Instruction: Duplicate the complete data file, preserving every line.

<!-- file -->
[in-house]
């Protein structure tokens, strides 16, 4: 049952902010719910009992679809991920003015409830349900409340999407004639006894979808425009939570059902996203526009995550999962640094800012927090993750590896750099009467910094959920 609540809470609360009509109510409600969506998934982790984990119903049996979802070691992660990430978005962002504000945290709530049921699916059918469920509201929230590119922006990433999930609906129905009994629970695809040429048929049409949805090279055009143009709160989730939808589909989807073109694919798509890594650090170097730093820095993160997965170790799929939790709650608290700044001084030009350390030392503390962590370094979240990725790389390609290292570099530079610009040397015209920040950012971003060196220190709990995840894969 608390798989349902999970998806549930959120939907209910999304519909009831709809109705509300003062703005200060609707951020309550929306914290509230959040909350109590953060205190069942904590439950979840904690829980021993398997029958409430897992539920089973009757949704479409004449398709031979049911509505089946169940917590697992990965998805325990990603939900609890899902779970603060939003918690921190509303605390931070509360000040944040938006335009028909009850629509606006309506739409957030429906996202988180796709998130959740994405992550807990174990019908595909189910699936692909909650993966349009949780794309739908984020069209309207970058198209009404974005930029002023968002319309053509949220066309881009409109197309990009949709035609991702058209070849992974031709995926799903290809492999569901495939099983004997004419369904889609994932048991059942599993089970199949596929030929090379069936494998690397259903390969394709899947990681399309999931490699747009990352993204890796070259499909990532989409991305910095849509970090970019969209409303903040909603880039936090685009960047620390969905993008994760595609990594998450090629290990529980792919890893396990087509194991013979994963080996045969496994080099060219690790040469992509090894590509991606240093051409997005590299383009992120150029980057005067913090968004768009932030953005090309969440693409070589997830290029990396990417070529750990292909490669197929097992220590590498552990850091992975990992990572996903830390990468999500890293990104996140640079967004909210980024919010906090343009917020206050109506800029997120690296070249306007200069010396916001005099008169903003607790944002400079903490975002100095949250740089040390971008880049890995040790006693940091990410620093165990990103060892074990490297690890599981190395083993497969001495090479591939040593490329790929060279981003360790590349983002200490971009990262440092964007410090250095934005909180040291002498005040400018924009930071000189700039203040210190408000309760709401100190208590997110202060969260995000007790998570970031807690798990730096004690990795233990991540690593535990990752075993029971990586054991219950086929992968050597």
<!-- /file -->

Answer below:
[in-house]
């Protein structure tokens, strides 16, 4: 049952902010719910009992679809991920003015409830349900409340999407004639006894979808425009939570059902996203526009995550999962640094800012927090993750590896750099009467910094959920 609540809470609360009509109510409600969506998934982790984990119903049996979802070691992660990430978005962002504000945290709530049921699916059918469920509201929230590119922006990433999930609906129905009994629970695809040429048929049409949805090279055009143009709160989730939808589909989807073109694919798509890594650090170097730093820095993160997965170790799929939790709650608290700044001084030009350390030392503390962590370094979240990725790389390609290292570099530079610009040397015209920040950012971003060196220190709990995840894969 608390798989349902999970998806549930959120939907209910999304519909009831709809109705509300003062703005200060609707951020309550929306914290509230959040909350109590953060205190069942904590439950979840904690829980021993398997029958409430897992539920089973009757949704479409004449398709031979049911509505089946169940917590697992990965998805325990990603939900609890899902779970603060939003918690921190509303605390931070509360000040944040938006335009028909009850629509606006309506739409957030429906996202988180796709998130959740994405992550807990174990019908595909189910699936692909909650993966349009949780794309739908984020069209309207970058198209009404974005930029002023968002319309053509949220066309881009409109197309990009949709035609991702058209070849992974031709995926799903290809492999569901495939099983004997004419369904889609994932048991059942599993089970199949596929030929090379069936494998690397259903390969394709899947990681399309999931490699747009990352993204890796070259499909990532989409991305910095849509970090970019969209409303903040909603880039936090685009960047620390969905993008994760595609990594998450090629290990529980792919890893396990087509194991013979994963080996045969496994080099060219690790040469992509090894590509991606240093051409997005590299383009992120150029980057005067913090968004768009932030953005090309969440693409070589997830290029990396990417070529750990292909490669197929097992220590590498552990850091992975990992990572996903830390990468999500890293990104996140640079967004909210980024919010906090343009917020206050109506800029997120690296070249306007200069010396916001005099008169903003607790944002400079903490975002100095949250740089040390971008880049890995040790006693940091990410620093165990990103060892074990490297690890599981190395083993497969001495090479591939040593490329790929060279981003360790590349983002200490971009990262440092964007410090250095934005909180040291002498005040400018924009930071000189700039203040210190408000309760709401100190208590997110202060969260995000007790998570970031807690798990730096004690990795233990991540690593535990990752075993029971990586054991219950086929992968050597």